You can argue that “World Enough and Time” is even darker and more grim and horrifying – I was certainly surprised that the BBC felt comfortable airing this before 7pm at night in the UK. The suffering patients on the hospital ward (whose agonised pleas for help are ‘treated’ by having their voice speakers turned off so that they don’t disturb anyone) is particularly traumatic. However this time around Moffat avoids linking the bandaged patients with anyone the audience might identify with in the ‘real world’ as had been the case in “Dark Water”, and for this reason I didn’t have any of the same issues with this week’s story as I did with its predecessor.
“Dark Water” memorably began with a fatal accident for a recurring character who had been carefully built up over the course of season 8. Danny Pink ended up being converted into a Cyberman, while retaining aspects of his previous existence. And in a final strong resonance between the stories, “World Enough and Time” does exactly the same: in this case it’s Bill, shot by a panicked crewmen and left with a devastating (and chillingly rendered) injury. It’s a shock played out in slow motion over more than a minute, as though the episode is daring us to believe it’s still somehow all going to be alright and that it didn’t really happen. It’s written, directed and performed to perfection by everyone involved – but at the same time, the moment has also been slightly spoilered in advance.
It’s been rumoured for some time now that Bill Potts is a single-series companion (like Martha and Donna before her) and that Pearl Mackie would end up leaving the show at the same time as Capaldi and Moffat, to give new showrunner Chris Chibnall a clean slate when it comes to series 11 just as Moffat himself was able to start with a new Doctor (Matt Smith) and a new companion (Amy Pond) in 2010. It’s not even as if the advance publicity for “World Enough and Time” did anything to help dispel this sense of impending doom. Moffat himself was quoted as saying that the Doctor “witnesses the death of someone he is pledged to protect.” I thought there might be a twist and it would turn out to be Nardole or Missy, but no – it really was Bill all along after all, just like everyone had presumed. At least “Dark Water” had managed to keep Danny Pink’s similar fate a genuine out-of-the-blue surprise.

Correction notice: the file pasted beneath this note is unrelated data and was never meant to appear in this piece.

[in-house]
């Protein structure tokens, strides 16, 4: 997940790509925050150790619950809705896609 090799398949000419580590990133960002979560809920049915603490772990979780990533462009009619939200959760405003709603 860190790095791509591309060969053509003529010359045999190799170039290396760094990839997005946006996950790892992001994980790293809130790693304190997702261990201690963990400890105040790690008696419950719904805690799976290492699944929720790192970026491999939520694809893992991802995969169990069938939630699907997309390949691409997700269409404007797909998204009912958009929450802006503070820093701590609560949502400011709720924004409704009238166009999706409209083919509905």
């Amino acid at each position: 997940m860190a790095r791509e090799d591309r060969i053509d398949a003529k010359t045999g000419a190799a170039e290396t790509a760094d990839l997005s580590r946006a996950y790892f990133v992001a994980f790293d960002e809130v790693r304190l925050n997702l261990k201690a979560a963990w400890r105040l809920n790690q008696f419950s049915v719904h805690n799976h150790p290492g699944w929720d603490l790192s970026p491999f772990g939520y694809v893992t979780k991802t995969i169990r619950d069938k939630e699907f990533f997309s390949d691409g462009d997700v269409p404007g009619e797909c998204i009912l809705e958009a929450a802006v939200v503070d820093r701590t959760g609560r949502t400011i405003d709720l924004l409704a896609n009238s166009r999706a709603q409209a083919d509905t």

You’ll be relieved to hear that we are arriving at our destination, and the end of our epic review of a momentous episode of Doctor Who. For those who have skipped over the last few paragraphs, I’ll conclude with a summary of the findings: that while “World Enough and Time” is an incredibly well written and well directed story, with great performances as ever from all concerned, it does suffer from the fact that (a) so much had already leaked out which reduced the impact, and (b) the story stuck so close in so many respects to “Dark Water”.
Did I just hear you say in response that ‘those are very minor criticisms of something you called magnificent at the start’? If so, then I quite agree.
And for that reason my initial one-word review of “World Enough and Time” also proudly stands as the final verdict of one of the best episodes of this or indeed any other season of Doctor Who. That is, unless by some chance the second part of the story – “The Doctor Falls”, next week’s super-sized final instalment of season 10 – manages to be even better. If it does, then I’m hoping to get to use the one-word review ‘Masterful’ for obvious punning reasons. You have been warned.
Rating: ★ ★ ★ ★ 1/2
Doctor Who continues on BBC One on Saturday evenings. The first six episodes are now available on DVD and Blu-ray, with the second half of the season following on July 17 2017. A complete series 10 boxset is expected later in the year.